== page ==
How crowdfunding actually works in real estate

How crowdfunding for real estate really works

At its heart, crowdfunding involves pooling capital from a group of donors to make an investment. In this way, crowdfunding has been going on in real estate for decades.

Neighbors have purchased land together, husbands and wives, and their siblings have bought property together, and even several institutions have come together to buy properties together.

The biggest distinction between joint real estate investment in the past and investing in real estate today is the freedom to sell online and unprecedented exposure to transaction flow by the use of the internet as a digital delivery channel.

With the advancements of digital technology, investors can now browse investments electronically, safely sign legal papers digitally, move money, and have access to investor dashboards to track how investments are made.

Instead of actively seeking one to invest among hundreds of real estate deals, buyers will search the list of pre-curated investments by crowdfunding firms.

Although the banking sector financing industry is patiently expecting unaccredited crowdfunding as a product of Title III of the JOBS Act, crowdfunding for real estate with approved buyers has already started.

The modern method of investing in real estate begins with tailored transactions and checks every transaction in-house. We go to great lengths to better understand the factors of each deal, including the structure, industry trends, property condition and track record, credibility and profitability of the real estate investment firm we partner with.

We also run background, criminal and credit checks to make real estate investment firms and their management teams more confident. While no crowdfunding firm can guarantee the success of any investment and there are definitely dangers, curation is becoming a very critical feature of crowdfunding which can contribute to better security for investors.

Here, we only work with the best-in-class business partners who have a reputation and experience of achievement in real estate. They’re not hobbyists, but real estate experts who have been in business for decades.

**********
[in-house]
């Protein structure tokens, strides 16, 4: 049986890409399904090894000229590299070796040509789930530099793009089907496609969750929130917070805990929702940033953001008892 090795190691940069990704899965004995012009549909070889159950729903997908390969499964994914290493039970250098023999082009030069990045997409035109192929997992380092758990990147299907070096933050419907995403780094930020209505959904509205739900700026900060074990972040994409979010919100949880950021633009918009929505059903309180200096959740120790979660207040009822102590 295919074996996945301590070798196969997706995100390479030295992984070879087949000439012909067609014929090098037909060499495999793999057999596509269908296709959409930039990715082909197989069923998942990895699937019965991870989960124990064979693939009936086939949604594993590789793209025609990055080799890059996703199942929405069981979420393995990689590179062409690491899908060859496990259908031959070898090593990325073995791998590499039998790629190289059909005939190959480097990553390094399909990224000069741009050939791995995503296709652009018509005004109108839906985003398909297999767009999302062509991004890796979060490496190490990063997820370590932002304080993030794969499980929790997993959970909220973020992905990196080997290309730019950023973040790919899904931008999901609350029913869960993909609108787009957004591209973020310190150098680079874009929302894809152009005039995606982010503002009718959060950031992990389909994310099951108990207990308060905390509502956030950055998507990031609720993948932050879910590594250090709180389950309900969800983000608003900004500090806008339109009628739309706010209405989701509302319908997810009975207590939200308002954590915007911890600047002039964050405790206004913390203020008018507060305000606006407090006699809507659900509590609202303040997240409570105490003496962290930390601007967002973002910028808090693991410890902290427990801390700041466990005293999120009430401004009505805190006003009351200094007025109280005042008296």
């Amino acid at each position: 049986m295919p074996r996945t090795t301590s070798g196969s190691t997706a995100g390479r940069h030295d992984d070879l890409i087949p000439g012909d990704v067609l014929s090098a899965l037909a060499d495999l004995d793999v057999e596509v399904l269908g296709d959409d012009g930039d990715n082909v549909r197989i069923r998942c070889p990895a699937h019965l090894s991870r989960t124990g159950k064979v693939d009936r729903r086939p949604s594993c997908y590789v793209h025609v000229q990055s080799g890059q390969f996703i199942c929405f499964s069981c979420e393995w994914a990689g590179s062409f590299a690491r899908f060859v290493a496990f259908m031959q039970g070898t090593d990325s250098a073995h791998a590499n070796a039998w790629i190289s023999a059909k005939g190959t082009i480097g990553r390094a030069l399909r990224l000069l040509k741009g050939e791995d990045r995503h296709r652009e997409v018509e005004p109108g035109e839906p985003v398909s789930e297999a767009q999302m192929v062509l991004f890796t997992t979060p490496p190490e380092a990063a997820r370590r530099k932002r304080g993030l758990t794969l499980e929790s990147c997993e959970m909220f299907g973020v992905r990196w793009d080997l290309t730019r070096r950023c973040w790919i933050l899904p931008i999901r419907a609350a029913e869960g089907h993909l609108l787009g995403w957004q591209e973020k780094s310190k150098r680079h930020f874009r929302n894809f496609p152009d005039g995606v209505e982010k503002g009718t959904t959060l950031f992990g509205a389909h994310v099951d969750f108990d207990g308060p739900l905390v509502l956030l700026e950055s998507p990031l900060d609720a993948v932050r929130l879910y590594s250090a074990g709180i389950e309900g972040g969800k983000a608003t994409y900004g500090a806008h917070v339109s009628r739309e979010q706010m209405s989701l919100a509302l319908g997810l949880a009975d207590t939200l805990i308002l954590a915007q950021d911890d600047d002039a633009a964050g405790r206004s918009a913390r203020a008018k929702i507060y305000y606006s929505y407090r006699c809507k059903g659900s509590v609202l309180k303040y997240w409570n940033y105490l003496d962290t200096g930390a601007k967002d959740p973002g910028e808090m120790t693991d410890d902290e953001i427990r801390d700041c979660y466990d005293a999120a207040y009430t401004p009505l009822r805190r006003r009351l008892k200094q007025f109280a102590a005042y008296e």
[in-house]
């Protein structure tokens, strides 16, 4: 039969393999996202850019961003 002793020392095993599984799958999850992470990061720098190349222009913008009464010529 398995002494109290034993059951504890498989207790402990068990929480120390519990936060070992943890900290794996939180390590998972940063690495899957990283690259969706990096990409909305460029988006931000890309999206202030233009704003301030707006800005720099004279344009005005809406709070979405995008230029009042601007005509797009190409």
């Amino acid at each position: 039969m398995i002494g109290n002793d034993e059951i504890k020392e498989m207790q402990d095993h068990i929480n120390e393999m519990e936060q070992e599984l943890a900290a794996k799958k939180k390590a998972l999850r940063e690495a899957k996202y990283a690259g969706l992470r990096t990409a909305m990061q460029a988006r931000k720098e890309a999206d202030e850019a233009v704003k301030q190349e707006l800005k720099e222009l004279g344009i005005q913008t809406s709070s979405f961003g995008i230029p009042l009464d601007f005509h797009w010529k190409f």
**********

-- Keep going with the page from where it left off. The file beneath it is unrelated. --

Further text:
When we consider a best-in-class business partner and a deal that we are involved in, we set up a single-purpose company, such as the Limited Liability Company (LLC). It protects creditors from any potential exposure for their original investment and it is not uncommon for businesses today to set up a new LLC for any land they buy or participate in. Investors pool capital into this LLC and, by having “interest” in the LLC, are thus entitled to share the rewards of investment in the property.

There are two kinds of assets that you can make when you use crowdfunding real estate:

  • Equity contributions (like buying shares in an apartment building) that enable investors to share in cash income from rentals and appreciation when the property is sold
  • Loans backed by real estate (similar to a bank providing a loan); these loans incur monthly interest and the money is secured by the property.

Although equity investments encourage investors to share in the “upside” and cash flow of rentals is usually spread on a quarterly basis, loans enable investors to earn a stable, monthly income stream with less uncertainty.

For both cases, the communication surrounding the property and the performance of the property is reported at least on a quarterly basis and tax statements are given to investors on an annual basis.

Crowdfunding for real estate allows more buyers to have access to pre-vetted real estate investments that were previously scarce outside of close-knit circles. It also helps investors to write smaller check sizes.

During the past, all of these best-in-class business companies may not have accepted a payment of less than $100,000 or $250,000. Through pooling funds online together, participants will spend as little as $5,000.

By opening the field of real estate investing to a broader variety of buyers, it allows more and more individuals to benefit.

Instead of coping with the issues of land ownership themselves, such as bathrooms, renters and garbage, buyers now have access to real estate investments that allow them to make passive cash flow, all of which are protected by tangible properties.